Capital should be spent on homes
PUBLISHED: 09:00 07 February 2009 | UPDATED: 10:28 10 June 2010
It is one of the main planks of all development frameworks to include a section about developers and housing within its documentation. Whilst this is an admirable thing to plan for, the biggest problem that I can see is the manner in which the housing nee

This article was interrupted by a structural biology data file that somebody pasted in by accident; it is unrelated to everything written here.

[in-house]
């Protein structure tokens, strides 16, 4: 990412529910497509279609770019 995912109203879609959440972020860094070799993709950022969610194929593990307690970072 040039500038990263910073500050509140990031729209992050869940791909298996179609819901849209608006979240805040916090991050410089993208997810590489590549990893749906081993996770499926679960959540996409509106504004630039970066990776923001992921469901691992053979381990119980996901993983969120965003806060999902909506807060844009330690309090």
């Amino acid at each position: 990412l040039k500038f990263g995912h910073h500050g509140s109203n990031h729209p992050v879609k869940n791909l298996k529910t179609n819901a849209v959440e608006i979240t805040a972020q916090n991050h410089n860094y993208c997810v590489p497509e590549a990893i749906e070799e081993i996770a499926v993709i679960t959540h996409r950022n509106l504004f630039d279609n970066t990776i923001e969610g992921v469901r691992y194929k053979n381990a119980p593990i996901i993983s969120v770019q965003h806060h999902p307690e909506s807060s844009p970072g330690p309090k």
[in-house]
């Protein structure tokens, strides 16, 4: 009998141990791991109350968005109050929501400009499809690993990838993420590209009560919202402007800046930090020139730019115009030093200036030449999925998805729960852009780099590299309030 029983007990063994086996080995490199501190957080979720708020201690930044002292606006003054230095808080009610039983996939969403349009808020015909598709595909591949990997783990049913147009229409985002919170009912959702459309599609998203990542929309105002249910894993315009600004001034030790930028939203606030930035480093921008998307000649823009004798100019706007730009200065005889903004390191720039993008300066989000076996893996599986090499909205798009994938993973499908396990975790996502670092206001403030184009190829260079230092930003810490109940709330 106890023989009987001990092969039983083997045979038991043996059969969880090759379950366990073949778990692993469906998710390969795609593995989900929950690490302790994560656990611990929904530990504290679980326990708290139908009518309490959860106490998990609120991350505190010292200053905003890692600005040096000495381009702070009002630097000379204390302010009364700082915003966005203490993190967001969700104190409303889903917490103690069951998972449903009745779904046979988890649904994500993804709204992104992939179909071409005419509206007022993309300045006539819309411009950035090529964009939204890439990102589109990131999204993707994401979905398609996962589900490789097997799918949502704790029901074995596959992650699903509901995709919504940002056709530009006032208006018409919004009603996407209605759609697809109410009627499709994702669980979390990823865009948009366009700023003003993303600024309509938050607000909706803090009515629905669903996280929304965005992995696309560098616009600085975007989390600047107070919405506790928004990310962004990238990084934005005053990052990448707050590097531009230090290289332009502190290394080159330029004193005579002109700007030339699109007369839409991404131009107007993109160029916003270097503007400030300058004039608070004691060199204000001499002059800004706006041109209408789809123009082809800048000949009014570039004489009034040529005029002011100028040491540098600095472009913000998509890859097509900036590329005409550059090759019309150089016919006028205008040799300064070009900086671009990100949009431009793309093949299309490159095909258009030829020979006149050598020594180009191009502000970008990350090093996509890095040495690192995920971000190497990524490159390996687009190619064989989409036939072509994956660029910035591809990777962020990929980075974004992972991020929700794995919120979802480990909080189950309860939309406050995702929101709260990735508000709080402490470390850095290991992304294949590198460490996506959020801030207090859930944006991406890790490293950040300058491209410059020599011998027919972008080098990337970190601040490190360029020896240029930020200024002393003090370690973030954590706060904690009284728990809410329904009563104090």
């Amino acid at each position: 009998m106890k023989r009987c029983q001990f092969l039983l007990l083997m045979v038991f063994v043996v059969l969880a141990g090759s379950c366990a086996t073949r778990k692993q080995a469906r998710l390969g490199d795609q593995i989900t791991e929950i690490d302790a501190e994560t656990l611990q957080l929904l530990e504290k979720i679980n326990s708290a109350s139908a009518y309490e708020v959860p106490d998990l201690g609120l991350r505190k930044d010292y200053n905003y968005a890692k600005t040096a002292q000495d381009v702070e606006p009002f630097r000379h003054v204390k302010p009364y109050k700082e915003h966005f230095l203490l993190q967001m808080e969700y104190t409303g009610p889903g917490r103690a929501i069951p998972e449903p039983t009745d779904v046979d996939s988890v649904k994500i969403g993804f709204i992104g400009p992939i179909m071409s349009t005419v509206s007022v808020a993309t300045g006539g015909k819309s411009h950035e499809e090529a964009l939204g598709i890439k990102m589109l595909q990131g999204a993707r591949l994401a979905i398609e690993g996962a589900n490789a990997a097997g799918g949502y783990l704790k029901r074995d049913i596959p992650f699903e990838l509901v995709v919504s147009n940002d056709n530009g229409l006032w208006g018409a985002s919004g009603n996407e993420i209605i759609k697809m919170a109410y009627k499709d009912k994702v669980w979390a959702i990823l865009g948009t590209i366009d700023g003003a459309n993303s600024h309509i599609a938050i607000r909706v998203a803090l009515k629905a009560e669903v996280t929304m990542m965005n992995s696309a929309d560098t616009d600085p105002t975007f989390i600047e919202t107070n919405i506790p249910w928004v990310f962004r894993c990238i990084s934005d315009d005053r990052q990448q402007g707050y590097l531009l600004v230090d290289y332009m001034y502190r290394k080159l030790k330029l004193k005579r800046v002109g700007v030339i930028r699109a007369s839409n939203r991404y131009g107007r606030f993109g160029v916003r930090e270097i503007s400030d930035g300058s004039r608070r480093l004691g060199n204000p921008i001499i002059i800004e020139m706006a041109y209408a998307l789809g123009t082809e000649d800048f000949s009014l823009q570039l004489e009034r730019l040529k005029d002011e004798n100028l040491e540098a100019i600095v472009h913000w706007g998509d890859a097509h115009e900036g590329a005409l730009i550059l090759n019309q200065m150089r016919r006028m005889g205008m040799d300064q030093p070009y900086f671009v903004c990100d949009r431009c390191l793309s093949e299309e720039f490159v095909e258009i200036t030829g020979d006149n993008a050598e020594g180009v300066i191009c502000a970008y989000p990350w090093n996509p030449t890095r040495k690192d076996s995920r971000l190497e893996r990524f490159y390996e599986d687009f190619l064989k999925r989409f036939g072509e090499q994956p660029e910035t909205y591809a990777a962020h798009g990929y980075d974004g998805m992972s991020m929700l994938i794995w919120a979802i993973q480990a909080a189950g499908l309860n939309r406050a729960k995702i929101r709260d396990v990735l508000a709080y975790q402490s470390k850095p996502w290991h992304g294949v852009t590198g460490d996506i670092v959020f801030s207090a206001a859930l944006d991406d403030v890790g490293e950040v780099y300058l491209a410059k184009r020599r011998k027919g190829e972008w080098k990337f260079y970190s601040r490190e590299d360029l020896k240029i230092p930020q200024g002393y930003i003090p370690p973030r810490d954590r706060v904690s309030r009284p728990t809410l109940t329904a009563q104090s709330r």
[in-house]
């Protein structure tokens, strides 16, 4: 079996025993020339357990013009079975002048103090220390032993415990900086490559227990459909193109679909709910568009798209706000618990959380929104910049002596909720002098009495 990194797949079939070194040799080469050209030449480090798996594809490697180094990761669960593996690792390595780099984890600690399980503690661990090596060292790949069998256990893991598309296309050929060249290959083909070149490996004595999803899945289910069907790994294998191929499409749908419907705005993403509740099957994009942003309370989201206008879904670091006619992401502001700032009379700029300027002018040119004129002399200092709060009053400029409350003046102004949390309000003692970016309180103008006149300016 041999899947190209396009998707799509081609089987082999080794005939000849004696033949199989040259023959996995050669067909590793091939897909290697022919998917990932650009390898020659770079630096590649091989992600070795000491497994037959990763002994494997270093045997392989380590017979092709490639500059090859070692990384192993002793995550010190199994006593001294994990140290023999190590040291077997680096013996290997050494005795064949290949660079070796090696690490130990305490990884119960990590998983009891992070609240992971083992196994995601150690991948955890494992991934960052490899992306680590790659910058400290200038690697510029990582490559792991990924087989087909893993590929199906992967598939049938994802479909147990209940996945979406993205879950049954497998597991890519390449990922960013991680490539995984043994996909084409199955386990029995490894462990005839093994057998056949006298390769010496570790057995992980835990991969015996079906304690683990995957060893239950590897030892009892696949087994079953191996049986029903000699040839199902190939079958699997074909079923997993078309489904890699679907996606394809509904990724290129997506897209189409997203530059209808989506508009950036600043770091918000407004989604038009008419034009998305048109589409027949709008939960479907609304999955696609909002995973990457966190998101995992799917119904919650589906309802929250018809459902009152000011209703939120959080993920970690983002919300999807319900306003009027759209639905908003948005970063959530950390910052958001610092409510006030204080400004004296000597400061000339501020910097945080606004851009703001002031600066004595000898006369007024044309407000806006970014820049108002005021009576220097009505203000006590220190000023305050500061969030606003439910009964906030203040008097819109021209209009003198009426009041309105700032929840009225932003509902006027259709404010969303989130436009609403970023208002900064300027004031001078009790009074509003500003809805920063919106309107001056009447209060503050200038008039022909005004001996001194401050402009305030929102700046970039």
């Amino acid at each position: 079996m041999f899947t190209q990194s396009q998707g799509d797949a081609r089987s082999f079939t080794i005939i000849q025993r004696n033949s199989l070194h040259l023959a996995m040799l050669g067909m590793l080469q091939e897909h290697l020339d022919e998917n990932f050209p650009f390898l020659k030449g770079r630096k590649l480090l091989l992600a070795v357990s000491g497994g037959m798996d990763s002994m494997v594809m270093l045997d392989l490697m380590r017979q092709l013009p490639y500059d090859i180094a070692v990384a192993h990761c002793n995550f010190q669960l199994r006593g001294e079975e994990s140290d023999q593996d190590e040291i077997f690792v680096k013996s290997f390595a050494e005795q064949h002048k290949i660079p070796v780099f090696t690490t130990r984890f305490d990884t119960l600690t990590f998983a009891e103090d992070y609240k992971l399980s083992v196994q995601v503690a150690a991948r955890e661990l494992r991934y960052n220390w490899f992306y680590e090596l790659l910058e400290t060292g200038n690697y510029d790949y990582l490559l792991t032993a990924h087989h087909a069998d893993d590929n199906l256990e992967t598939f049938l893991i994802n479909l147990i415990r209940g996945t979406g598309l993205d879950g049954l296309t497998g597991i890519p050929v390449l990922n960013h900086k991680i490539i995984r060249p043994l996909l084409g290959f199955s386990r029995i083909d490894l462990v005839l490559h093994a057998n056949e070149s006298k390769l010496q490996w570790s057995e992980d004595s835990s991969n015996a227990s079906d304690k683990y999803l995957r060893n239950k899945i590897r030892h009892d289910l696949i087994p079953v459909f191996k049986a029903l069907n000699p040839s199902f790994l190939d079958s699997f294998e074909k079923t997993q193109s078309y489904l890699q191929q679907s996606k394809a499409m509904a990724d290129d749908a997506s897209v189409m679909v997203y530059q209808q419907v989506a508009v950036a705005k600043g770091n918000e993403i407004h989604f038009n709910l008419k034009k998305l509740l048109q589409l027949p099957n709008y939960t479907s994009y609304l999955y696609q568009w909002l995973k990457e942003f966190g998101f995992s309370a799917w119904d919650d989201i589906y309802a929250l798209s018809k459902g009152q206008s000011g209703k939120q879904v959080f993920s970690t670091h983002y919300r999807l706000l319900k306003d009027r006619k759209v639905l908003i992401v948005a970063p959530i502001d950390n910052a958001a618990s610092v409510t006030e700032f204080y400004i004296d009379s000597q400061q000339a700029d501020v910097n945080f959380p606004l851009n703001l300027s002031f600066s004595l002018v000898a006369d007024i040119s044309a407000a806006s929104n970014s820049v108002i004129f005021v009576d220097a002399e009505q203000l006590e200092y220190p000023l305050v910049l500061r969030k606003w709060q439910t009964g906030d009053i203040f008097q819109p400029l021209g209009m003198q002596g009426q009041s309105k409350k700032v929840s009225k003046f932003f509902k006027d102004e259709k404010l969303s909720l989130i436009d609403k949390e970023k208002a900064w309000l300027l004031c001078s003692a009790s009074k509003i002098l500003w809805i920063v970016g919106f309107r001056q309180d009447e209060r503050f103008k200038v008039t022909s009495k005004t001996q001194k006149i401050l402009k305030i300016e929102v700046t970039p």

It is one of the main planks of all development frameworks to include a section about developers and housing within its documentation. Whilst this is an admirable thing to plan for, the biggest problem that I can see is the manner in which the housing needs for local people is to be delivered in the foreseeable future.Social (council) housing is falling well below the needs of local people. This has come about ever since Maggie Thatcher introduced the right-to-buy legislation but prevented a replacement building programme to be put in place by the councils. The resulting loss of housing stock has now come home to roost especially in East Devon but, more appropriately, in Exmouth. Much is being made of the so-called "substandard" affordable properties that have been provided at the rear of the build-for-sale development in Cyprus Road on the Hazeldene site.There is a problem about the manner and placement of what some believe to be housing for the less well off, when it is placed near their homes. Many times the statement of objection includes such wording as that the placing of an affordable development is inappropriate because it needs to be near to a school, bus service, shops, doctor etc. Surely these provisions are as important for everyone and not just for the affordable section?Affordable is a very unfortunate word because something is only affordable if you can pay the price asked for it. The affordability of a property in this area is questionable for anyone who is either not in work and receiving at least £40k pa or in a pensionable position with an income derived by selling in high income areas in order to retire to Exmouth into a property which is "downsized" from their previous home.To become affordable, to local buyers, properties need to be selling in the £100k to £140k bracket. Even if there were many of them, the first or second-time buyer is effectively ruled out because of an inability to provide a suitable deposit without over-stretching their burden of repayments. Which developer will build for that price and be able to make a profit on their investment? If the price of the "build-to-sell" properties were raised to compensate, it could be done. Even then the resale price would mean that the first buyer would get a huge and probably unwarranted profit on their investment and prices would rise to again preclude the "affordable" property to be available to the next group.More property to rent is the best option, but will the developers look at the market in that manner? Probably not because they are in business to make money and providing a service to the homeless is not their responsibility, but that of the local housing authority.Councils in general, but East Devon in our case, ought to be made to pressure the government into allowing their built up capital reserves (from the income derived by selling council housing stock) to be used to provide new housing for rent, maybe like was done in the 70s and early 80s by buying unsold developers' stock.Ron Roberts,10 Littlemead Lane,Exmouth.
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